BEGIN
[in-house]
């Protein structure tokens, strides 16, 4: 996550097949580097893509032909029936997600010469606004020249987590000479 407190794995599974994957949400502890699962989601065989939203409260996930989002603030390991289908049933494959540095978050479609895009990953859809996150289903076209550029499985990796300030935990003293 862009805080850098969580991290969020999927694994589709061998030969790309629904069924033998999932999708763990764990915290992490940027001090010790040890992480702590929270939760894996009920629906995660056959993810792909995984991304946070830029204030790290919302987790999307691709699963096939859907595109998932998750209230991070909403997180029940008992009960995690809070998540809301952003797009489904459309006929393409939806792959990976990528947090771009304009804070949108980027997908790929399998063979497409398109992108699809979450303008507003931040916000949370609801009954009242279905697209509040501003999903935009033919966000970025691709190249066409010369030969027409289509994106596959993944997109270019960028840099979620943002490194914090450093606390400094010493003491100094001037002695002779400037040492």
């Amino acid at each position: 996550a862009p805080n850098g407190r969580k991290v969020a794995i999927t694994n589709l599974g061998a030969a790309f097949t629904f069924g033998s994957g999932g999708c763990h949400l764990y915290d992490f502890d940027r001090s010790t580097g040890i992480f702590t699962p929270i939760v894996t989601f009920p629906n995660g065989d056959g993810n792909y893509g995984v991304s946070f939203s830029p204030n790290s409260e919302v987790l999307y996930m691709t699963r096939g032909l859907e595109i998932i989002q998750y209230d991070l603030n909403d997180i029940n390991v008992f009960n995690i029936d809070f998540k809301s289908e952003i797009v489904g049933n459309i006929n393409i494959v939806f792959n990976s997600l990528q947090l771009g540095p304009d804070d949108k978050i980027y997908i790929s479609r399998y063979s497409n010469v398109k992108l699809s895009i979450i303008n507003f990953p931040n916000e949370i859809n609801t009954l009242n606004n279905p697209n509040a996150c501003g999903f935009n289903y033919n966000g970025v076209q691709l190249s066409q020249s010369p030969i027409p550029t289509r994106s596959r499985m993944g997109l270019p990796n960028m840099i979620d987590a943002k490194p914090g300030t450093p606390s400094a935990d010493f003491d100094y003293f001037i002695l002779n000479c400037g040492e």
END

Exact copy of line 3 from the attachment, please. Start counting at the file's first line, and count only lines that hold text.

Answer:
């Amino acid at each position: 996550a862009p805080n850098g407190r969580k991290v969020a794995i999927t694994n589709l599974g061998a030969a790309f097949t629904f069924g033998s994957g999932g999708c763990h949400l764990y915290d992490f502890d940027r001090s010790t580097g040890i992480f702590t699962p929270i939760v894996t989601f009920p629906n995660g065989d056959g993810n792909y893509g995984v991304s946070f939203s830029p204030n790290s409260e919302v987790l999307y996930m691709t699963r096939g032909l859907e595109i998932i989002q998750y209230d991070l603030n909403d997180i029940n390991v008992f009960n995690i029936d809070f998540k809301s289908e952003i797009v489904g049933n459309i006929n393409i494959v939806f792959n990976s997600l990528q947090l771009g540095p304009d804070d949108k978050i980027y997908i790929s479609r399998y063979s497409n010469v398109k992108l699809s895009i979450i303008n507003f990953p931040n916000e949370i859809n609801t009954l009242n606004n279905p697209n509040a996150c501003g999903f935009n289903y033919n966000g970025v076209q691709l190249s066409q020249s010369p030969i027409p550029t289509r994106s596959r499985m993944g997109l270019p990796n960028m840099i979620d987590a943002k490194p914090g300030t450093p606390s400094a935990d010493f003491d100094y003293f001037i002695l002779n000479c400037g040492e």